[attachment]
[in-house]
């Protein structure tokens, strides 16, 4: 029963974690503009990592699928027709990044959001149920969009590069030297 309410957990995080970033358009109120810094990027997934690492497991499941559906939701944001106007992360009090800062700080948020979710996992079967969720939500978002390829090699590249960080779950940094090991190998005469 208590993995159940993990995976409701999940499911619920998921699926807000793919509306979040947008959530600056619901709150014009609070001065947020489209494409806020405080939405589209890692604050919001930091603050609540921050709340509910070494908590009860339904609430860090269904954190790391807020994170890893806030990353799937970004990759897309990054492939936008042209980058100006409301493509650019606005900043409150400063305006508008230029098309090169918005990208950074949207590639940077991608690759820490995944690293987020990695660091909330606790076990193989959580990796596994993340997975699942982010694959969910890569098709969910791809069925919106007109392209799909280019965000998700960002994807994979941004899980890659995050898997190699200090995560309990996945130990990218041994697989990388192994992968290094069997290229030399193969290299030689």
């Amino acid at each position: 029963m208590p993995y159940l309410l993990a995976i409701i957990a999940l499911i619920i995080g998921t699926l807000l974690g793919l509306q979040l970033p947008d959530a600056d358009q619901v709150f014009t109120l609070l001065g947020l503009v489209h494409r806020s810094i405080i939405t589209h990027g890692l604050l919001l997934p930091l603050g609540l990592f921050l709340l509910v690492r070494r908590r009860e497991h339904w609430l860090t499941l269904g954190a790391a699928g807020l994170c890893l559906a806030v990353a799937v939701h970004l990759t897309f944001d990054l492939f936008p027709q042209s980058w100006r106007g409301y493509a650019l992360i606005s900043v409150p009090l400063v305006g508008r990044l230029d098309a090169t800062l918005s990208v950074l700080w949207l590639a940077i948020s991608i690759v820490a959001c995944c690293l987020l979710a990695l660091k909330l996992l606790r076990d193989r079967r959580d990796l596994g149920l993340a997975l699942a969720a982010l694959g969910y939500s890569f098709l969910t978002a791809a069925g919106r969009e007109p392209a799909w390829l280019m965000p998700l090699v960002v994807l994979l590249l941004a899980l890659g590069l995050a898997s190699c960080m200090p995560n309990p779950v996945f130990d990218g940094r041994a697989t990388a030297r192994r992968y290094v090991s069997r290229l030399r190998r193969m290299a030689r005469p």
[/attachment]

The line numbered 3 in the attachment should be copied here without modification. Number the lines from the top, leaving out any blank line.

């Amino acid at each position: 029963m208590p993995y159940l309410l993990a995976i409701i957990a999940l499911i619920i995080g998921t699926l807000l974690g793919l509306q979040l970033p947008d959530a600056d358009q619901v709150f014009t109120l609070l001065g947020l503009v489209h494409r806020s810094i405080i939405t589209h990027g890692l604050l919001l997934p930091l603050g609540l990592f921050l709340l509910v690492r070494r908590r009860e497991h339904w609430l860090t499941l269904g954190a790391a699928g807020l994170c890893l559906a806030v990353a799937v939701h970004l990759t897309f944001d990054l492939f936008p027709q042209s980058w100006r106007g409301y493509a650019l992360i606005s900043v409150p009090l400063v305006g508008r990044l230029d098309a090169t800062l918005s990208v950074l700080w949207l590639a940077i948020s991608i690759v820490a959001c995944c690293l987020l979710a990695l660091k909330l996992l606790r076990d193989r079967r959580d990796l596994g149920l993340a997975l699942a969720a982010l694959g969910y939500s890569f098709l969910t978002a791809a069925g919106r969009e007109p392209a799909w390829l280019m965000p998700l090699v960002v994807l994979l590249l941004a899980l890659g590069l995050a898997s190699c960080m200090p995560n309990p779950v996945f130990d990218g940094r041994a697989t990388a030297r192994r992968y290094v090991s069997r290229l030399r190998r193969m290299a030689r005469p």